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Re: [dvd-discuss] Internet movies loses in Hawaii

On 28 Jun 2003 at 11:57, Marcia Wilbur wrote:

Date sent:      	Sat, 28 Jun 2003 11:57:31 -0700 (PDT)
From:           	Marcia Wilbur <aicra@well.com>
To:             	dvd-discuss@eon.law.harvard.edu
Subject:        	[dvd-discuss] Internet movies loses in Hawaii
Send reply to:  	dvd-discuss@eon.law.harvard.edu

> Mike Rossi of InternetMovies.com lost in HI court against the MPAA.

Extracted Fronm

> http://www.entlawdigest.com/story.cfm?storyID=2774

    US Magistrate Judge Barry M. Kurren noted that the tortious interference 
claims required a showing that the MPAA acted “without justification.” The 
judge said that here the MPAA had acted within its rights
  in sending a notice to FlexNet. 

Kurren ruled that there was no provision in the Digital Millennium Copyright 
Act (DMCA) that required a copyright holder to conduct an investigation to 
establish actual infringement prior to sending a notice to an ISP. “Rather, the 
DMCA only requires a copyright holder to form a good faith belief of an
alleged or ‘claimed’ infringement prior to sending an ISP a notice.” The judge 
found that there was little question that the statements on the plaintiff’s 
home page “strongly suggest, if not expressly state, that  movies were 
available for downloading from the site.” Accordingly, the judge found that the 
MPAA had more than a sufficient basis to form the required good faith belief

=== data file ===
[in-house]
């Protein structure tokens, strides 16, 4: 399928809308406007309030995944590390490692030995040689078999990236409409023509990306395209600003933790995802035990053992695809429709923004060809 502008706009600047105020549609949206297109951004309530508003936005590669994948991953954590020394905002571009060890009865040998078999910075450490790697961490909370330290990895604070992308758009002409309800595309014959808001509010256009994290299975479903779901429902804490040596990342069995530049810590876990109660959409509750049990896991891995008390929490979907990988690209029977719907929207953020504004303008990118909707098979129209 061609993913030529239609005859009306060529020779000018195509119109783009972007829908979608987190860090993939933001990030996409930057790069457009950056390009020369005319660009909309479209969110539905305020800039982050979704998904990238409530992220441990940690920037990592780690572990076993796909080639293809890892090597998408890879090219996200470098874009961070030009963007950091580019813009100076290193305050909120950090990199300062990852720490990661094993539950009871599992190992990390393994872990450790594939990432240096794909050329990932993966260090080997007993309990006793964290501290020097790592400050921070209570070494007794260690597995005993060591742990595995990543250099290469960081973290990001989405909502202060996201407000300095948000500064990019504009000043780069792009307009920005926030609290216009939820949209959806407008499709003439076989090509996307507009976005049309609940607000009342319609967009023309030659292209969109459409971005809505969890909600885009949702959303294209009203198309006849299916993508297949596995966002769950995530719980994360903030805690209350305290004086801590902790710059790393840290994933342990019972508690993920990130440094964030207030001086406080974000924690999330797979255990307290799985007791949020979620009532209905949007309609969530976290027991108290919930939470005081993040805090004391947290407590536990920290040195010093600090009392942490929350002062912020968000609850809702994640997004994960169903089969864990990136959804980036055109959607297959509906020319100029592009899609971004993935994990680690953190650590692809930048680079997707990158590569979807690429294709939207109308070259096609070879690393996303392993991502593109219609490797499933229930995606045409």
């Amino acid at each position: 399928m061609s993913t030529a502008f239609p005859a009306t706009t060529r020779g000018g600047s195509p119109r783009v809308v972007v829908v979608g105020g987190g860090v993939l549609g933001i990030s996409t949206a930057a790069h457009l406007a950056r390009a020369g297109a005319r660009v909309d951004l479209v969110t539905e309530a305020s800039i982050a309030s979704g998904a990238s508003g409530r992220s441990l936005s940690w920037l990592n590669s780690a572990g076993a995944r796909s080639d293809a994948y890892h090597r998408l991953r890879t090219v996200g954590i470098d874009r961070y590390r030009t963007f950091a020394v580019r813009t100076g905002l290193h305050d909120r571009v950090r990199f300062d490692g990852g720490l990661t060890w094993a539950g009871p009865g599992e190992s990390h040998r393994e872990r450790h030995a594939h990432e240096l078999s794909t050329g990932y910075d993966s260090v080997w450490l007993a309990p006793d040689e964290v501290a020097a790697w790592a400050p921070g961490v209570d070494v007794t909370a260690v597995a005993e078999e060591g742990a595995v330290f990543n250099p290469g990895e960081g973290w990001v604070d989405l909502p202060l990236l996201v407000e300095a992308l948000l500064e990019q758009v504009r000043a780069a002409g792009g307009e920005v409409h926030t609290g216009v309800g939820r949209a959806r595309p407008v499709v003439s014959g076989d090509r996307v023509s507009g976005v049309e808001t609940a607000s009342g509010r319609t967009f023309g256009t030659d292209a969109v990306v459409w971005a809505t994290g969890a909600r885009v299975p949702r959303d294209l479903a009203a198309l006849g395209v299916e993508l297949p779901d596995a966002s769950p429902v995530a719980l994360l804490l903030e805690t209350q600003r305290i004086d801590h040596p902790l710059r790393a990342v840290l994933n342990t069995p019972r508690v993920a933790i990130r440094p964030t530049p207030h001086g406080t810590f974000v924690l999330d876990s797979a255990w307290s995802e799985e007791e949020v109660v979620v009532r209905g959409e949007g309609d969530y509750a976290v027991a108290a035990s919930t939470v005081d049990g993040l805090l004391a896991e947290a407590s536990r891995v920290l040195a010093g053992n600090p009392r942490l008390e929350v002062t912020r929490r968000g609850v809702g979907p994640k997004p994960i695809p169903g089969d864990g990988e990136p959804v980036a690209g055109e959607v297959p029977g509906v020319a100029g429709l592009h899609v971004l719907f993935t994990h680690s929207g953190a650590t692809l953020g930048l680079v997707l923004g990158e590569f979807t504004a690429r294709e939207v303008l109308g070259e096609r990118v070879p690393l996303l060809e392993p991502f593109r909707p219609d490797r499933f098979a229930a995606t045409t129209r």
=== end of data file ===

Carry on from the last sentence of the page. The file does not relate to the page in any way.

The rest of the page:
that InternetMovies.com was engaged in  copyright infringement. 
        Kurren ruled that since the MPAA was justified in sending the notices 
to the ISP, the plaintiff cannot show tortious interference and those counts 
must be dismissed. 

I think the only part of the Judges logic I can fault is the "good faith 
belief". .....<wavy screen>

Perry Mason - "So you saw claims that movies could be downloaded?"
Jack Valenti - "Yes I did and I directed our legal staff to take actions 
PM - "Did you actually visit their website?"
JV - "yes I did"
PM - "you have a computer in your office don't you"
JV - "yes I do"
PM- "when did you get it?"
JV "just last month?"
PM- "Is this your first one?"
JV -"No I've had several"
PM-"three or four?"
PM - "So you are aware how to use all the periperals such as the keyboard, 
speakers, mouse"
JV - 'yes"
PM- "and you know how to use the standard software I assume such as a word 
processor, netscape internet browser, email"
JV - "I use Internet Explorer"
PM-"when you use Internet Explorer, how fast does it load?"
JV - "I don't understand"
PM-"well when you click on a graphics image at a website, how long does it take 
for it to come up? When you click on a video clip, how long does it take for ti 
to start running'
JV-"seconds! We have high speed internet access at the MPAA!"
PM-"So tell the court Mr Valenti, how you can claim to have made a good faith 
belief when you are clearly computer literate enough to use a mouse, know how 
to click that mouse on images or videos using Internet Explorer and have a 
hight speed line to actually download and verify that copyrighted material 
acutally is present?"
JV- "ahhhhh...ohhhh"
PM - "I would suggest to the court that by not making that final effort that 
your easily could have done that you deliberately did not verify the claims of 
copyright infringement and that you acted in bad faith.

< unwavy screen>

The judge split hairs here. The investigation was trivial and would have taken 
far less time than this court case did. As such I dispute the good faith claim 
and had he been more computer literate would have too.

> *** ignore your rights, they'll go away ***
> - marcia wilbur